How to use Inspector with ES6 Modules

BJS works great with es-dev-server to handle the bare import modules. But now that I want to use the inspector, not so much.

Importing the following as per the docs causes a runtime error:

import “@babylonjs/core/Debug/debugLayer”;
import “@babylonjs/inspector”;

It errors on a function called “webpackUniversalModuleDefinition”. The variable “exports” evaluates to undefined, which causes the else condition to try to get Babylon features from root[“BABYLON”] which, because I’m using ES6 modules, the root variable BABYLON doesn’t exist.

Am I missing something, or is webpack just required for this to function?

I’m not the most competent to help you with that but maybe @RaananW can figure it out?

Interesting, the es6 modules should not include webpack definitions of any kind.

Will need to check why the inspector is an exception. Just o make sure, what version are you using?

The package.json for @babylon/inspector lists 4.0.3. I just went through some of the other non-core packages, and the inspector seems to be the only one bundled. It gives a Typescript file and a bundled one (babylon.inspector.bundle.max.js). All of the other packages contain the Typescript source, and a non-bundled ES6 module JS output

Yes, the build process of the inspector is using webpack to pack the es6 module.
I’ll check with the team internally why, there must be a good reason for that. Will keep you updated here

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Thanks! And if that’s just the way things are, I’d love to hear about any thoughts on working around it. I know when I’ve asked about modules previously, your team says they are using something like es-dev-server internally, so I imagine it might be a problem you’ve had internally as well

There should not be any difference with other modules. So probably a mistake. @RaananW can you check what is wrong?

The inspector ES6 version is still built using webpack and is, in general, UMD-enabled.

I ran a few experiments and it seems like we will need to make a few (small) modifications in the code and change the build process (and the declared dependencies) to fix that.

Ok let’s wait for 4.2 then (also pinging @sebavan for awareness)

Thanks all! Looking forward to the change!

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You should be able to insert it in a normal script tag in your page as long as you rely on the es6 bundled version. This is actually what we do when developing locally.

Yeah, unfortunately, I’m kinda curmudgeonly in regards to bundling during dev. I’m using straight up ES6 modules when I’m building something, and this is when the inspector matters to me the most. I’d honestly rather wait for 4.2 rather than changing my process to accommodate. Thanks tho!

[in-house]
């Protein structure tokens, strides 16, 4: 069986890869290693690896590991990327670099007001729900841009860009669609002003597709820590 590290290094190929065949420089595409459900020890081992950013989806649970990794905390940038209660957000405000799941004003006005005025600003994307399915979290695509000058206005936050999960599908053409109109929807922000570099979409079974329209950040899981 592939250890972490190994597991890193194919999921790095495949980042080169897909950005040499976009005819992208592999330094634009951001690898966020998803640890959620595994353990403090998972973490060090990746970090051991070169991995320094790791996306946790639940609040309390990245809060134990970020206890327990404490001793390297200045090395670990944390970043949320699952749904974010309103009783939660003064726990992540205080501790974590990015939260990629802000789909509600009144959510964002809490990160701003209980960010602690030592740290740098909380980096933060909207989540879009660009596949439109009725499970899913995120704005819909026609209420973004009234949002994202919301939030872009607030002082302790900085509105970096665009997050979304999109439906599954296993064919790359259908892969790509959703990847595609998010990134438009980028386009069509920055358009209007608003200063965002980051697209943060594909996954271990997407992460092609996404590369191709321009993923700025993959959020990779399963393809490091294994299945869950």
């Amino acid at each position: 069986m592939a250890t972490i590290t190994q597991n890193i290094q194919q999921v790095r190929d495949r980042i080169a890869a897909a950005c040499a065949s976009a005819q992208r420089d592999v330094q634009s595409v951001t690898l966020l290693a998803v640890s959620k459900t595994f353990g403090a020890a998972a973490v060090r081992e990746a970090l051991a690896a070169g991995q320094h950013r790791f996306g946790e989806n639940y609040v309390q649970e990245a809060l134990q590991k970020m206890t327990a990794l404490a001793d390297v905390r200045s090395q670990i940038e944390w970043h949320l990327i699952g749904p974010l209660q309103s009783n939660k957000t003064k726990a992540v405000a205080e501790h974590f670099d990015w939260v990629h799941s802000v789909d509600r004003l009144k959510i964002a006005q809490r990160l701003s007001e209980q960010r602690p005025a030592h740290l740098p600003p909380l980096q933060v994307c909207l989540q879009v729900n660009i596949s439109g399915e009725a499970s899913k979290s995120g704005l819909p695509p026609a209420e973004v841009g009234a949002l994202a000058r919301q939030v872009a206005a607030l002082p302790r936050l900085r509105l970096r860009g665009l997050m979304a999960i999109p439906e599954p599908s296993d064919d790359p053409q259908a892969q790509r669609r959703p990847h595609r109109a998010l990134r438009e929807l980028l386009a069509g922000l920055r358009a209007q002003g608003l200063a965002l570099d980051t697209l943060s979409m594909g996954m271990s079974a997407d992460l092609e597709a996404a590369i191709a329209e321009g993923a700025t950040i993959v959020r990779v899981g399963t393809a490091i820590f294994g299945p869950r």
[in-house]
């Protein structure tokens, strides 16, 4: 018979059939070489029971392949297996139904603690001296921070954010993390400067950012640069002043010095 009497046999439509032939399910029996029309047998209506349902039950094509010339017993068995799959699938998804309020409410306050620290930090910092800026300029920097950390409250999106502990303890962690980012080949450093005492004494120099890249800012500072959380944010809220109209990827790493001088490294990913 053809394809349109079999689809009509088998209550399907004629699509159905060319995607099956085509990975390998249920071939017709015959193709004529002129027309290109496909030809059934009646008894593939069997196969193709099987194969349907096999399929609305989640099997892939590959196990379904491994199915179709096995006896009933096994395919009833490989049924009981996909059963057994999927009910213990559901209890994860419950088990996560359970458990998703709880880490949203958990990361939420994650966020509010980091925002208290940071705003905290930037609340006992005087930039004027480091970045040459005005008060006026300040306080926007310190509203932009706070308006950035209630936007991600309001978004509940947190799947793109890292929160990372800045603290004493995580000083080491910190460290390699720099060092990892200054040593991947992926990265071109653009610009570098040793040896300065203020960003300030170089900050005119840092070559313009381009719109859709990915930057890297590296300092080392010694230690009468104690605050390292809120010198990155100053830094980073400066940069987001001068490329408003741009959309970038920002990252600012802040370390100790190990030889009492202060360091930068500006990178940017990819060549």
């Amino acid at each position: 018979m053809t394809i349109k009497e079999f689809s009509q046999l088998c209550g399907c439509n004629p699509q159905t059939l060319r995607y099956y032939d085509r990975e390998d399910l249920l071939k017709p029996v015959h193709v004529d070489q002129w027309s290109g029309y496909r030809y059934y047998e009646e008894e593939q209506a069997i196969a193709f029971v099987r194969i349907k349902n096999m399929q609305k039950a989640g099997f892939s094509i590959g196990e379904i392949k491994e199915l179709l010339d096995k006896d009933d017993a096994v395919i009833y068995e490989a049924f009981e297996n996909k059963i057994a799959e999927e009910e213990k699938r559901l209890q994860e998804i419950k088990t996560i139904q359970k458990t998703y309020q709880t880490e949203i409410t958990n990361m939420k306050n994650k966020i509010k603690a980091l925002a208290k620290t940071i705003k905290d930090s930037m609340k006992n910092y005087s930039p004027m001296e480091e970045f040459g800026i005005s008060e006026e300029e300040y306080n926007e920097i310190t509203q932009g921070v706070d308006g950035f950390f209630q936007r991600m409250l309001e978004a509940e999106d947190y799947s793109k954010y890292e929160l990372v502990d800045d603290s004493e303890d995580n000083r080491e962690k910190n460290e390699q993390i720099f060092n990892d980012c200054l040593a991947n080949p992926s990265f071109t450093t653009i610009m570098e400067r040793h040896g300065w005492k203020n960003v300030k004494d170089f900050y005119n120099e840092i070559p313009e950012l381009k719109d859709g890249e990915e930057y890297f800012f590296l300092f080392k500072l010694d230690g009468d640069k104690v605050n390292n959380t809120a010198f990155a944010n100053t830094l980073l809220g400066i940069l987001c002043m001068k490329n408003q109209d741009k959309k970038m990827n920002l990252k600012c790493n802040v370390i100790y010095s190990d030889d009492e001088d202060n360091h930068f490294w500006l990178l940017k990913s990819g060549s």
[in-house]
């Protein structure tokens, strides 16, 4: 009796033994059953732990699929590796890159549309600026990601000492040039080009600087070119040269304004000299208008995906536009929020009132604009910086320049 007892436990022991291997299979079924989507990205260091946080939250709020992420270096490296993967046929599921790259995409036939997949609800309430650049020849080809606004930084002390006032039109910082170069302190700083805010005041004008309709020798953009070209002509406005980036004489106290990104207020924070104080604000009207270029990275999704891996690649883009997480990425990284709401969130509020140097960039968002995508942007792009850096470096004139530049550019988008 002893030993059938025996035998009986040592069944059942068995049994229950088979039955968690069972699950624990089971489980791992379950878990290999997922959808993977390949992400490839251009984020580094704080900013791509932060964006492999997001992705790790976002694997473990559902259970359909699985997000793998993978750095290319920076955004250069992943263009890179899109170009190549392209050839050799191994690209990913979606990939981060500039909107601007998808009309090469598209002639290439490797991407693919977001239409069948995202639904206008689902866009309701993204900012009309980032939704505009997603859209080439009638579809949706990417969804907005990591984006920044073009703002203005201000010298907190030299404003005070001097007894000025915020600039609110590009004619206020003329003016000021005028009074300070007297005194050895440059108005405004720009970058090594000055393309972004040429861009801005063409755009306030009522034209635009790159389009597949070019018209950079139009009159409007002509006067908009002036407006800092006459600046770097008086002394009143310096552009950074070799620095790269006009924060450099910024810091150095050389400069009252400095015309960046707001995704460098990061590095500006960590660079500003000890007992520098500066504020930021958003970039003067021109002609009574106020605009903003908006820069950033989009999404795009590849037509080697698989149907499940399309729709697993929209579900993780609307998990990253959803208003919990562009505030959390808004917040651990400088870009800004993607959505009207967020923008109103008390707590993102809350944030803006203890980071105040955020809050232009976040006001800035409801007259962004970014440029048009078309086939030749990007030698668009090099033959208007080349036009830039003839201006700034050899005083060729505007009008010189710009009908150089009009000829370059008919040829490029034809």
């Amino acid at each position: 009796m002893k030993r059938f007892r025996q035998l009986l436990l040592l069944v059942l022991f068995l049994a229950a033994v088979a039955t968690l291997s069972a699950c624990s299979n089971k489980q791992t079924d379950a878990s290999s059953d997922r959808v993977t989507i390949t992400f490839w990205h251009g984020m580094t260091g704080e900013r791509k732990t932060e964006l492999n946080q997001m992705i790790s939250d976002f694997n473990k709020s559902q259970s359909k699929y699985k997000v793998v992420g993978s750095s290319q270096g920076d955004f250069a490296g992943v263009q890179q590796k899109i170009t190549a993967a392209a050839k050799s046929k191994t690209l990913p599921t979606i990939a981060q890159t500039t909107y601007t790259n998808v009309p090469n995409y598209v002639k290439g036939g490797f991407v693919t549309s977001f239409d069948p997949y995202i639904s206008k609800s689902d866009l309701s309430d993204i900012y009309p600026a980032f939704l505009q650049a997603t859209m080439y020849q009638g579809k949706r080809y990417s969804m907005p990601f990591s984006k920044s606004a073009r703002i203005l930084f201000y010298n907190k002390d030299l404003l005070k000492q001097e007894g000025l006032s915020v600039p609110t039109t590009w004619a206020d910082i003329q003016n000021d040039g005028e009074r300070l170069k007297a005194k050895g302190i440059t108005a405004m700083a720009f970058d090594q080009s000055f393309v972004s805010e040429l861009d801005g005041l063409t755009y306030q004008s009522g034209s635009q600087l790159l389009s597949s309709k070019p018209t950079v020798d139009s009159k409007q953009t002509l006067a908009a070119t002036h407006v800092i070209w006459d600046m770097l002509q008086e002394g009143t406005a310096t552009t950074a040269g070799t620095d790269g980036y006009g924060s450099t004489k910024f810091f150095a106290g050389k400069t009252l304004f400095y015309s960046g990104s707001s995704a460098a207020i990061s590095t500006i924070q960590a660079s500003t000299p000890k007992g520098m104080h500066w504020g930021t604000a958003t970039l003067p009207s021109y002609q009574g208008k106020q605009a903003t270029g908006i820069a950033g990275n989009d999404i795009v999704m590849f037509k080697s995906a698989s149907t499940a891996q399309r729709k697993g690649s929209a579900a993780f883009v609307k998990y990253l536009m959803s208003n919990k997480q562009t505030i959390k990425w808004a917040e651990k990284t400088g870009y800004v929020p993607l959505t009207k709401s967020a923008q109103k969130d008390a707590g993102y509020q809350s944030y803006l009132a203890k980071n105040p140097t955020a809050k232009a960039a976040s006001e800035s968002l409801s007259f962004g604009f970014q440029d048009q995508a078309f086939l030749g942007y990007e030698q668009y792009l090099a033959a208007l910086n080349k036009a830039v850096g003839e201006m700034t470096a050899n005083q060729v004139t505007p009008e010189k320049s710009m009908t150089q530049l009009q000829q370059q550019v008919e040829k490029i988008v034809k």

Yup and that is exactly how we work locally without bundling, we straight use the es6 inspector in the page

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Oh, huh - for some reason I got the impression that you couldn’t mix non-bundled Babylon with the bundled inspector, so I didn’t even try. I’d have assumed that since the BABYLON window var didn’t exist, it wouldn’t work out for the inspector. Guess I need to give it a shot!

@bengfarrell not sure if this helps, but take a look at how I’m doing it here Virtual Realms / Awesome Babylon Starter · GitLab

Using TS + Babylon.js ES6 modules, including inspector ES6 module only for local dev and automatically excluded from production builds via webpack string replace loader.

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Hey Brian! Looks great! And, hehe, my question comes from a similar place. I TOO HAVE A STARTER KIT :slight_smile: Mine is pure JS and needs no front end building/bundling. Yours, again looks great - but if you’re using TS and Webpack, doesn’t really help my use case (at least in terms of what I understand). Thanks for chiming in, though!

Was this issue resolved? i am still getting this error (Using Rollup)
inspector V: “@babylonjs/inspector”: “^5.0.0-alpha.6”,

Does this help at all? Babylon Inspector with ES6 and Rollup

Yes, it’s helpful but we need some final solution.
i.e. we should be able to import without importing the whole core

But inspector is importing the whole core as it inspects almost everything. The best solution is to code split and side load it to create a main run bundle really tiny and a second debug one not always loaded containing all the required inspector dependencies. This is exactly what I am doing in this project : BabylonjsInkSample/src/debug at master · sebavan/BabylonjsInkSample · GitHub